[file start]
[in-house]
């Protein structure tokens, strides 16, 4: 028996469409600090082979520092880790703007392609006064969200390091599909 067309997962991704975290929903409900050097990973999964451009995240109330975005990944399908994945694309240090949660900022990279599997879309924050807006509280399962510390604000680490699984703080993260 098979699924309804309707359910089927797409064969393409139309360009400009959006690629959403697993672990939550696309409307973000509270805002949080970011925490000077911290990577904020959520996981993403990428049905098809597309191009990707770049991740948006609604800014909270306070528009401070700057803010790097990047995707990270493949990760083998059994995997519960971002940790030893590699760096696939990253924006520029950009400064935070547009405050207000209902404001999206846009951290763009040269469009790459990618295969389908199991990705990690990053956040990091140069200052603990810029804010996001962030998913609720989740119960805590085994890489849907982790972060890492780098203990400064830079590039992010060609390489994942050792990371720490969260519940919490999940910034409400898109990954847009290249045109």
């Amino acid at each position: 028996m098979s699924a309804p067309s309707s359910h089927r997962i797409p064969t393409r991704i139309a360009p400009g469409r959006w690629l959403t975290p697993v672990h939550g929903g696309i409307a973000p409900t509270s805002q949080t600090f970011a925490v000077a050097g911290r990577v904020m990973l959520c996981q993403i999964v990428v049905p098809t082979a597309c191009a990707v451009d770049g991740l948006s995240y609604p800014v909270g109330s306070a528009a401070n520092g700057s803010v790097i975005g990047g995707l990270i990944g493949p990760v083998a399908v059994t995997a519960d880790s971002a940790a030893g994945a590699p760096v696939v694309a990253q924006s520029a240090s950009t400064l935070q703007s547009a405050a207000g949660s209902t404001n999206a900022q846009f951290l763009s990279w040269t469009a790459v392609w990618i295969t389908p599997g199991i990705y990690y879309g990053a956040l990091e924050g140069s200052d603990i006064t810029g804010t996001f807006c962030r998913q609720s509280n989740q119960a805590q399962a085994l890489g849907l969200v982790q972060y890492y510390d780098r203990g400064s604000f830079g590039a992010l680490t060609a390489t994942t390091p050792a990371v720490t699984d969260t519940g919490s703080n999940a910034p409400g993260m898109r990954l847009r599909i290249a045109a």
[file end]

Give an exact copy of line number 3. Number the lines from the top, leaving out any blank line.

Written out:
């Amino acid at each position: 028996m098979s699924a309804p067309s309707s359910h089927r997962i797409p064969t393409r991704i139309a360009p400009g469409r959006w690629l959403t975290p697993v672990h939550g929903g696309i409307a973000p409900t509270s805002q949080t600090f970011a925490v000077a050097g911290r990577v904020m990973l959520c996981q993403i999964v990428v049905p098809t082979a597309c191009a990707v451009d770049g991740l948006s995240y609604p800014v909270g109330s306070a528009a401070n520092g700057s803010v790097i975005g990047g995707l990270i990944g493949p990760v083998a399908v059994t995997a519960d880790s971002a940790a030893g994945a590699p760096v696939v694309a990253q924006s520029a240090s950009t400064l935070q703007s547009a405050a207000g949660s209902t404001n999206a900022q846009f951290l763009s990279w040269t469009a790459v392609w990618i295969t389908p599997g199991i990705y990690y879309g990053a956040l990091e924050g140069s200052d603990i006064t810029g804010t996001f807006c962030r998913q609720s509280n989740q119960a805590q399962a085994l890489g849907l969200v982790q972060y890492y510390d780098r203990g400064s604000f830079g590039a992010l680490t060609a390489t994942t390091p050792a990371v720490t699984d969260t519940g919490s703080n999940a910034p409400g993260m898109r990954l847009r599909i290249a045109a």